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‘The world is on hold right now, but we’re not’

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Nonprofits continue life-affirming work with pregnant women 

SAN DIEGO — Some local organizations that provide life-affirming support for pregnant women have found their work complicated amidst the COVID-19 pandemic.

Governmental directives for citizens to maintain social distancing and to stay at home as much as possible have forced some of these organizations to cancel major fundraising events. At the same time, the pandemic has not lessened — and, in some cases, has only increased — demand for these organizations’ essential services.

“The world is on hold right now, but we’re not,” said Heidi Hill, president and CEO of Birth Choice of San Marcos. “Here at Birth Choice, we are still trying to be able to meet the needs of the mothers out there. I believe that the need is increasing and that we need to be available for them.”

For the past 33 years, Birth Choice has served local women by providing pregnancy tests, material goods for mothers and babies, and parenting and prenatal education, as well as post-abortion emotional healing and sexual integrity courses, all at no cost. For the past two years, it has also performed ultrasounds through its Women’s Mobile Clinic.

COVID-19 has curtailed some of its services, including its mobile clinic, but Birth Choice has found ways to continue offering other services in a modified way.

Hill noted that many Planned Parenthood clinics and other abortion facilities in California remain open. At such a time, she said, Birth Choice performs an essential role by continuing to educate women about abortion alternatives.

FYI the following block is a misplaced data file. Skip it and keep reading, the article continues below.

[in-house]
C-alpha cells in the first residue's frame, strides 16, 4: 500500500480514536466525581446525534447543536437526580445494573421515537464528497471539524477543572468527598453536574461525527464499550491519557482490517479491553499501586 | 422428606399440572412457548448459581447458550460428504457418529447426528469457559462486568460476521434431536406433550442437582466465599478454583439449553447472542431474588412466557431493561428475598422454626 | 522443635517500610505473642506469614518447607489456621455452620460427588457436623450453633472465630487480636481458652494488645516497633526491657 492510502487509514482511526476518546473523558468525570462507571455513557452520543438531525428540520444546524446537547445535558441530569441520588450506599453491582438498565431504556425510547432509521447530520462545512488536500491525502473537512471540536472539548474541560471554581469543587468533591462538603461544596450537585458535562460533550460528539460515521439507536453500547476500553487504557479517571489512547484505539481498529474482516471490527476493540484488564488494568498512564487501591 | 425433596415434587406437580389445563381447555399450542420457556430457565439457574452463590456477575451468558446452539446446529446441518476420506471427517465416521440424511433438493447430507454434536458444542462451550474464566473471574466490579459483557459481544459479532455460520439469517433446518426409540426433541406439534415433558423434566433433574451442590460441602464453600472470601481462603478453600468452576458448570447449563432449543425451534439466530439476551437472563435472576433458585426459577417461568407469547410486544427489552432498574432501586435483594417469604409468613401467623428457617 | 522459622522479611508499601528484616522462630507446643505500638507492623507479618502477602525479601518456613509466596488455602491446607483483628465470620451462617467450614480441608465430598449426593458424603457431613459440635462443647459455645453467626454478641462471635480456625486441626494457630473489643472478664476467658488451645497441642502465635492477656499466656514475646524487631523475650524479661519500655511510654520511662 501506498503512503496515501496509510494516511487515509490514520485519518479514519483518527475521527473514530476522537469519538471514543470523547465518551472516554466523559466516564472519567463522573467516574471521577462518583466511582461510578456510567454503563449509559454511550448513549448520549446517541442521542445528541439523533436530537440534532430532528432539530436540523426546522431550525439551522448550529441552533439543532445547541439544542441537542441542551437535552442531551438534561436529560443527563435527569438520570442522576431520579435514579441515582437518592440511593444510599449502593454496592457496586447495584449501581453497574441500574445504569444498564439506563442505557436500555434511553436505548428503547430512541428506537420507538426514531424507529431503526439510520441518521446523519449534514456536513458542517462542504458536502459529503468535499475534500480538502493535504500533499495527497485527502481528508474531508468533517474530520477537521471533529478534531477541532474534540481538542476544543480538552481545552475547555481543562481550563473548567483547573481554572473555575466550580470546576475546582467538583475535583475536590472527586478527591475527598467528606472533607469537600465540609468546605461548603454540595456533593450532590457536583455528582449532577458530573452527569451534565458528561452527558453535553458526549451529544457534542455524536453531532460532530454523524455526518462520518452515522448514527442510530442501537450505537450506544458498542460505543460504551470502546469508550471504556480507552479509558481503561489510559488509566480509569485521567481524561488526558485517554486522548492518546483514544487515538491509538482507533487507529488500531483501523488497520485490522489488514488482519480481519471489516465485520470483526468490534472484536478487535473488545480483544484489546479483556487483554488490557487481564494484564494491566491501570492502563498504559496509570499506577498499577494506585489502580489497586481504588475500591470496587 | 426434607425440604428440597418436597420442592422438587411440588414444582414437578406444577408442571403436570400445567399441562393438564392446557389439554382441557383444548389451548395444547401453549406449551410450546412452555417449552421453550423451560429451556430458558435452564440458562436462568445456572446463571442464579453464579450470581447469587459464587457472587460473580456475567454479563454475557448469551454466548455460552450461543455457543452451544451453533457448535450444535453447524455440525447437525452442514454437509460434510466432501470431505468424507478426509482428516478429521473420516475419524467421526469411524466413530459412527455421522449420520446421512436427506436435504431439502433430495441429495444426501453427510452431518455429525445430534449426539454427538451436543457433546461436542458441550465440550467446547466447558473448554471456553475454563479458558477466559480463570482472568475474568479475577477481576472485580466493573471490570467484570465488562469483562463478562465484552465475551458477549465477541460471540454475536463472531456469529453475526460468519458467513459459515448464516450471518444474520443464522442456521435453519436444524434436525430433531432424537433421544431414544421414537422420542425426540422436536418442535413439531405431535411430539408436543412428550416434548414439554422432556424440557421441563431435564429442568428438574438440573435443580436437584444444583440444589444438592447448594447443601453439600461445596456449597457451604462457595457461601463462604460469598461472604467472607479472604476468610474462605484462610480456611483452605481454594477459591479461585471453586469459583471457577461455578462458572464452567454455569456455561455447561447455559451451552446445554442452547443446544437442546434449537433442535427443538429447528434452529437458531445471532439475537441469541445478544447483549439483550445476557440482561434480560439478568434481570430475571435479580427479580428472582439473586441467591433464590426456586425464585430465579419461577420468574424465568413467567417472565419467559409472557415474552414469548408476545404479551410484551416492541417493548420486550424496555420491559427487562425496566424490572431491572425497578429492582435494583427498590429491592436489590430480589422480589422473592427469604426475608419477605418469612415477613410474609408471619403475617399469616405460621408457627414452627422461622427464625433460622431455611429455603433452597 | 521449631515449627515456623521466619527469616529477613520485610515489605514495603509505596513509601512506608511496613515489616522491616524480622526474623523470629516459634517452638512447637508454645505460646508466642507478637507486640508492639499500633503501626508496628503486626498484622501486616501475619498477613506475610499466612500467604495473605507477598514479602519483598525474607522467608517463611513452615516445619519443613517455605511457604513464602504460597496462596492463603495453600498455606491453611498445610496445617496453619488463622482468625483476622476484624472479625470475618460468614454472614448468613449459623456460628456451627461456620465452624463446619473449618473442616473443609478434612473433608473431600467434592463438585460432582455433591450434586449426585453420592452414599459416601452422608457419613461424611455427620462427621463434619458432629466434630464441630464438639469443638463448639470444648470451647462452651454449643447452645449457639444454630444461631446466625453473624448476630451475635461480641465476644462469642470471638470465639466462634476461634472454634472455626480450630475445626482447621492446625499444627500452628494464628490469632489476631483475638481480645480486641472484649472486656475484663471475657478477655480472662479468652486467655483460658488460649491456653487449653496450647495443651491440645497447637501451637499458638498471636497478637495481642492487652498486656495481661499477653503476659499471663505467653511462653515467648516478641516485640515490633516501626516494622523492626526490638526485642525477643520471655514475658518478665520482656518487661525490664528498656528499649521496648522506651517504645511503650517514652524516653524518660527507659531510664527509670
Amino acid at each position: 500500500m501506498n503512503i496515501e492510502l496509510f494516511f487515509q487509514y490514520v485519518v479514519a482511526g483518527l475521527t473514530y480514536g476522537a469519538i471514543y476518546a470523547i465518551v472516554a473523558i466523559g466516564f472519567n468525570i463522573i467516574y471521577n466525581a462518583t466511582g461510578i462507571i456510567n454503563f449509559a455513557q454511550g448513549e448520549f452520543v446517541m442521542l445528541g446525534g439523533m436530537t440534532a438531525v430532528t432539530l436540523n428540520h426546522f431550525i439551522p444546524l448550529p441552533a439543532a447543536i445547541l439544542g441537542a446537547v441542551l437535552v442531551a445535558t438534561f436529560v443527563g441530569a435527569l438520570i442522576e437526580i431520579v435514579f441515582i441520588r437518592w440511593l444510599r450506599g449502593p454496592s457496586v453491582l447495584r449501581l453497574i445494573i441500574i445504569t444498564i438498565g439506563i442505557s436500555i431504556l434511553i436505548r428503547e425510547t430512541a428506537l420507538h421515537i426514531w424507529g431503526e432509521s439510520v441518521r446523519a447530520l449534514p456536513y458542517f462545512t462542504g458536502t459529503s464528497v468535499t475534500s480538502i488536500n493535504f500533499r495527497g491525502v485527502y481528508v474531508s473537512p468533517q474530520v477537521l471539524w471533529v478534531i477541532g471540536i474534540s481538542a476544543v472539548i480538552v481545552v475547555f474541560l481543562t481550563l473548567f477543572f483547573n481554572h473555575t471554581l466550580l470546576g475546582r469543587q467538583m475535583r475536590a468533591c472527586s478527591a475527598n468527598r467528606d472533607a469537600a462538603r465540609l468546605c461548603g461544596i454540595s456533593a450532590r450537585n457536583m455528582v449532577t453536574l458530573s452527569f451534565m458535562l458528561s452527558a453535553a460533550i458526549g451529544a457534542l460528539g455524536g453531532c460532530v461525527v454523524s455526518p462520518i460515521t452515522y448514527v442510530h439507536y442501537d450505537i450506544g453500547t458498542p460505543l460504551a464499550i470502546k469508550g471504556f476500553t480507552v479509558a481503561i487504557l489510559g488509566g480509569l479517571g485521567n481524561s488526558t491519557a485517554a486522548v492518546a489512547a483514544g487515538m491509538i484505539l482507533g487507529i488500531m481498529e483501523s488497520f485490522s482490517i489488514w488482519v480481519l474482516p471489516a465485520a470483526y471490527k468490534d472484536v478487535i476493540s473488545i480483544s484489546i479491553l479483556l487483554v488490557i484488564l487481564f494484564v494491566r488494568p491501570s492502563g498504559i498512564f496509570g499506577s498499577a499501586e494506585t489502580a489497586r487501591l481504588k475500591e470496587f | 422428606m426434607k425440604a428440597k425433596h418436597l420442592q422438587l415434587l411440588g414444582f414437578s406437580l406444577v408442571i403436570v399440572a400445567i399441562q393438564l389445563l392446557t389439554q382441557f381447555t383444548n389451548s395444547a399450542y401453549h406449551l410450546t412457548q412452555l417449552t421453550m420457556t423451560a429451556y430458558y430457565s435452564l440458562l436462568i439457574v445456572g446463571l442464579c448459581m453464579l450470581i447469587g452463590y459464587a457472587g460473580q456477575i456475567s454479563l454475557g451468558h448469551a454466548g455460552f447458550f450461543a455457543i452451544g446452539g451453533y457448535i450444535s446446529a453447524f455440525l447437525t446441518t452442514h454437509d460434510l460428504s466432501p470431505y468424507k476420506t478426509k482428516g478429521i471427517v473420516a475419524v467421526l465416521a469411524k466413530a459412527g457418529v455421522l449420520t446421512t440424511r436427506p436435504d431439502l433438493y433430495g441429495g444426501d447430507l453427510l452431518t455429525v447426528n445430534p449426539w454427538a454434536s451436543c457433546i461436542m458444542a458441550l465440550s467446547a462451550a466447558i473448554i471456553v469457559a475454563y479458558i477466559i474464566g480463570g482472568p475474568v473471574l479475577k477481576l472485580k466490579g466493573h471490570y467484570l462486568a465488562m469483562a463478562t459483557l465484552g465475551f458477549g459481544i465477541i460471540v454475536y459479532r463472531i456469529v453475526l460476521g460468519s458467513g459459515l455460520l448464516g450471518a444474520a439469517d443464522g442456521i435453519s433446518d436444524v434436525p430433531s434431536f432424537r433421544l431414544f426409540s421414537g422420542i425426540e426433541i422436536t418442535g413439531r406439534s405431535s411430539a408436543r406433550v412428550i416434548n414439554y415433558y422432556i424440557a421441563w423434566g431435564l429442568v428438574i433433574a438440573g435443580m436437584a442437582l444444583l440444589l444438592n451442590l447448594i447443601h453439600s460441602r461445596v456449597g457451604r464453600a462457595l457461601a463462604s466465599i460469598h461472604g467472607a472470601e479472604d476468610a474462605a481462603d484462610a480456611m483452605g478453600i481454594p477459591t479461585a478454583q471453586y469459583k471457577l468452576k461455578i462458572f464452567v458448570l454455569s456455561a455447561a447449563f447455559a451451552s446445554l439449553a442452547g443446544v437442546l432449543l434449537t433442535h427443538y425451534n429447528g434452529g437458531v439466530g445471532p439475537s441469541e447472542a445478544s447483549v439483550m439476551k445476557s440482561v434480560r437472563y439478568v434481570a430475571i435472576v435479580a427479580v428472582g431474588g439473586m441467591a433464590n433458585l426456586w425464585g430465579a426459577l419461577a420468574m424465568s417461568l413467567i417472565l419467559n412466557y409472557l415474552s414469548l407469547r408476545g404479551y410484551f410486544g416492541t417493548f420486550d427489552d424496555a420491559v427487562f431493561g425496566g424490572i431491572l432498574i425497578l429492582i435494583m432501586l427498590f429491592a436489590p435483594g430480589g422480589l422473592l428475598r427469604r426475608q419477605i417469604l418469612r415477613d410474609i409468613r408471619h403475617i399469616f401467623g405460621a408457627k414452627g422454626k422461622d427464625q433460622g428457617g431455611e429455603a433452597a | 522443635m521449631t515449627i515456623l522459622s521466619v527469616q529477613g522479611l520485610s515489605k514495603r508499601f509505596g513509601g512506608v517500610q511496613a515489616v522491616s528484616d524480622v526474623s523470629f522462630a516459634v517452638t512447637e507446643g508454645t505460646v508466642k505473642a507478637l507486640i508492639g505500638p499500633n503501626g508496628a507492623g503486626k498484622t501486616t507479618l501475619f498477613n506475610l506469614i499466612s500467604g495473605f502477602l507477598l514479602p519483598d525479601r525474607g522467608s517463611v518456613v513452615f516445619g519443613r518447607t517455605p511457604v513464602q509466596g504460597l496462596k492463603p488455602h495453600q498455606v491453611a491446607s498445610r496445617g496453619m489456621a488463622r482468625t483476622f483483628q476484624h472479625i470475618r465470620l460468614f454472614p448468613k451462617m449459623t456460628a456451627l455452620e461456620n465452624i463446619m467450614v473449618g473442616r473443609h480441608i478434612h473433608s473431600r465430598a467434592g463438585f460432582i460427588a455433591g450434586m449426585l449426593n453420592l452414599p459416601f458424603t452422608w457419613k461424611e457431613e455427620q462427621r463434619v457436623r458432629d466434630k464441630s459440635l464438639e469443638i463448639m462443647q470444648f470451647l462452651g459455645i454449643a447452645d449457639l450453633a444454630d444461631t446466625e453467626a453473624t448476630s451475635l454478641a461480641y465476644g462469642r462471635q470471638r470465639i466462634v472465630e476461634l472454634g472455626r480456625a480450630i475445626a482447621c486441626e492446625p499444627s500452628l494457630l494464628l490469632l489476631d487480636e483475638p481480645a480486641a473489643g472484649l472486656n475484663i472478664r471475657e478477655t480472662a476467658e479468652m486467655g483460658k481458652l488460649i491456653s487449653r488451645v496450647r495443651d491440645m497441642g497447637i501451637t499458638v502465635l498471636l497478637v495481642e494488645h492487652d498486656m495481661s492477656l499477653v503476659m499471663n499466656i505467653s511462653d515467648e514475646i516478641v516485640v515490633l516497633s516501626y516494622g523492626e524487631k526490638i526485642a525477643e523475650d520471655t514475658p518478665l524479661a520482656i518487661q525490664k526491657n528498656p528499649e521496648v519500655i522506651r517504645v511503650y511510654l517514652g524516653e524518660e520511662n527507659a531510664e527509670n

She recalled a recent encounter with a couple who had wanted a child for a long time, but finding themselves expecting at this challenging moment, weren’t sure they wanted to proceed with the pregnancy. Ultimately, they decided to do so.

Hill said Birth Choice is working to combat such fears and to reassure pregnant women and their partners.

Samantha Flather, executive director of Birthline of San Diego County, sees the organization that she leads as serving “on the front lines” during this pandemic crisis.

Founded 40 years ago, the pregnancy and family support center provides free diapers, children’s clothing, food and more, as well as referrals for various services, to pregnant women and families with children age 6 and younger. Many of its clients live below the poverty line.

“So many people are adhering to the stay-at-home order, thankfully,” said Flather, “but there are still essential services that need to provide for people, and we’re one of them.”

Birthline of San Diego County has two locations — one in the Clairemont area and another in Chula Vista. As a result of the pandemic, the Chula Vista office has temporarily closed and the Clairemont location has reduced hours and staff. Clients have been advised to check the website daily for updates on hours of operation or shortages of any particular items.

Flather acknowledged that the coterie of staffers who are keeping the office open are taking a risk by continuing to work instead of staying home. But, she said, they are providing needed assistance to a vulnerable demographic that is already feeling the economic repercussions of the pandemic.

“We feel like every day that we can stay open is a big accomplishment because we are still seeing clients in desperate need,” she said.